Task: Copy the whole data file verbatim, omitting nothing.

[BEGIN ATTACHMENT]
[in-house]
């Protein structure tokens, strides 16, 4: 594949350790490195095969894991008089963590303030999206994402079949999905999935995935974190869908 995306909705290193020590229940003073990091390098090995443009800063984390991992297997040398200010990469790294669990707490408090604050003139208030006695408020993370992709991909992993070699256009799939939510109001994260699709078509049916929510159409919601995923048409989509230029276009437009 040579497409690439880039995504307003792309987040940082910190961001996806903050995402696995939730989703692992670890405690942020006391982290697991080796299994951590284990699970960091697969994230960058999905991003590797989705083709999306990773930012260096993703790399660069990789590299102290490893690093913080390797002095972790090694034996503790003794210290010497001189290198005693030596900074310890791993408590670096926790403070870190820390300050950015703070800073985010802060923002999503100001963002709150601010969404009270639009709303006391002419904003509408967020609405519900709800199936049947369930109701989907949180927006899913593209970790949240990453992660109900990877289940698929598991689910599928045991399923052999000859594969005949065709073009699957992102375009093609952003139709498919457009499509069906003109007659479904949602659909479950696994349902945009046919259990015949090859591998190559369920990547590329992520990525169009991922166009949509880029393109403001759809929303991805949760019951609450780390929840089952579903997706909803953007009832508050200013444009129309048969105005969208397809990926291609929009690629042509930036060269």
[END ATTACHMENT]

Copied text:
[in-house]
């Protein structure tokens, strides 16, 4: 594949350790490195095969894991008089963590303030999206994402079949999905999935995935974190869908 995306909705290193020590229940003073990091390098090995443009800063984390991992297997040398200010990469790294669990707490408090604050003139208030006695408020993370992709991909992993070699256009799939939510109001994260699709078509049916929510159409919601995923048409989509230029276009437009 040579497409690439880039995504307003792309987040940082910190961001996806903050995402696995939730989703692992670890405690942020006391982290697991080796299994951590284990699970960091697969994230960058999905991003590797989705083709999306990773930012260096993703790399660069990789590299102290490893690093913080390797002095972790090694034996503790003794210290010497001189290198005693030596900074310890791993408590670096926790403070870190820390300050950015703070800073985010802060923002999503100001963002709150601010969404009270639009709303006391002419904003509408967020609405519900709800199936049947369930109701989907949180927006899913593209970790949240990453992660109900990877289940698929598991689910599928045991399923052999000859594969005949065709073009699957992102375009093609952003139709498919457009499509069906003109007659479904949602659909479950696994349902945009046919259990015949090859591998190559369920990547590329992520990525169009991922166009949509880029393109403001759809929303991805949760019951609450780390929840089952579903997706909803953007009832508050200013444009129309048969105005969208397809990926291609929009690629042509930036060269």